Chinese Javascript String Comparison
March 20, 2015 |


Coming soon, in KAWO v5, there will be an audit trail of every change that was made to a post. In order to show the before and after differences we needed a client side string comparison algorithm that could handle Chinese characters.


Step One: User Experience

We started with some quick mock-ups of how we wanted it to look.


We quickly decided we preferred the first option of separated before and after diffs.

Step Two: Search for a 3rd Party Library  

Our app is entirely Javascript and so we started by searching for a JS package to calculate the difference between two strings. We found a few, but most of them outputted the second more confusing type of diff and none of them were able to cope with Chinese characters.

Step Three: Write Our Own Package

Not only is the Chinese language difficult to master for foreigners, it sometimes also introduces extra challenges for us programmers.

Chinese characters are multi-byte characters, which means that one Chinese character takes up more than 1 byte, while western characters usually take up only one. In some cases this can cause unexpected results when calculating String lengths. We will write more on this topic when we cover “How Weibo calculates your post’s length”.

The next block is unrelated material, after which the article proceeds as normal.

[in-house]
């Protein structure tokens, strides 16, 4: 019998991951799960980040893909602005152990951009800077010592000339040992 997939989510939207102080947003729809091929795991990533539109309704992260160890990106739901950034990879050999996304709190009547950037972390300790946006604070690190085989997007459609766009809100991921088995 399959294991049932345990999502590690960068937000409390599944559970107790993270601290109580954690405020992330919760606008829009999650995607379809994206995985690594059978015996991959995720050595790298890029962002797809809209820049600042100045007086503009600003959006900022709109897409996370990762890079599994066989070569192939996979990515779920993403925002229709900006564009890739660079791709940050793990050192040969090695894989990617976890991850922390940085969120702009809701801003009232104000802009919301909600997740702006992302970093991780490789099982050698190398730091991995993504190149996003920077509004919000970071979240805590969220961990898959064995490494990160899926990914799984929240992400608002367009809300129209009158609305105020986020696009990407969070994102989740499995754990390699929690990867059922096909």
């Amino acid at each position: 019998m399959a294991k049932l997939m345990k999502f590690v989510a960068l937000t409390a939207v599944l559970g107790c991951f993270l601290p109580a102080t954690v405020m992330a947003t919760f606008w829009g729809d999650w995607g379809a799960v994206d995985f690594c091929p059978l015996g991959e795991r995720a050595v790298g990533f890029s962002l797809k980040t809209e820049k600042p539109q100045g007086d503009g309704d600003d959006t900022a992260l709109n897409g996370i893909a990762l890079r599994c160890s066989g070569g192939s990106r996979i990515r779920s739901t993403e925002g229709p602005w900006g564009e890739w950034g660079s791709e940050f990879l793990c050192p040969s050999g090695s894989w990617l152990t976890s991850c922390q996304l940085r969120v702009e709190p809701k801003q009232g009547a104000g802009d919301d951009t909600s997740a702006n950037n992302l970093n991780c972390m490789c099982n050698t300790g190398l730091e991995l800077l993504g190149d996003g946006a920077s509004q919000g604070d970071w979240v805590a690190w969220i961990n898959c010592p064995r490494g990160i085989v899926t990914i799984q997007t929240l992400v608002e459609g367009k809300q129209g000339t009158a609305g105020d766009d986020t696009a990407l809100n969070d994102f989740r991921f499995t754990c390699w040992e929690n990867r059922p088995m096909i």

Another key difference with western languages is that words in the Chinese language are not separated by spaces. This even makes a simple programmable task as ‘separating all words in a sentence’ a lot more challenging.

The closest thing we could find to what we wanted was this algorithm written by John Resig. This was similar to what we wanted: compare two strings and return an object with the changes marked. We decided to use this as our starting point. However, John’s algorithm (as with many language related algorithms published) assumes that the text to compare is a common western language. The algorithm will take all words from the text to produces arrays of words and their position in the string and compare them.

To get all the words in a Chinese sentence, you would have to use a segmenter since 1 or more characters can form one word. Luckily in our case the actual meaning of the chinese characters wasn’t important, only the characters and their location. So, that left us with 2 scenarios: the western parts had to be split by spaces, everything else by character. By modifying the regular expressions we’ve been able to make the script work for Chinese and/or other languages.

We’ve made our modified version freely available on Github and as a javascript module and made it easy to install using Bower. Enjoy!

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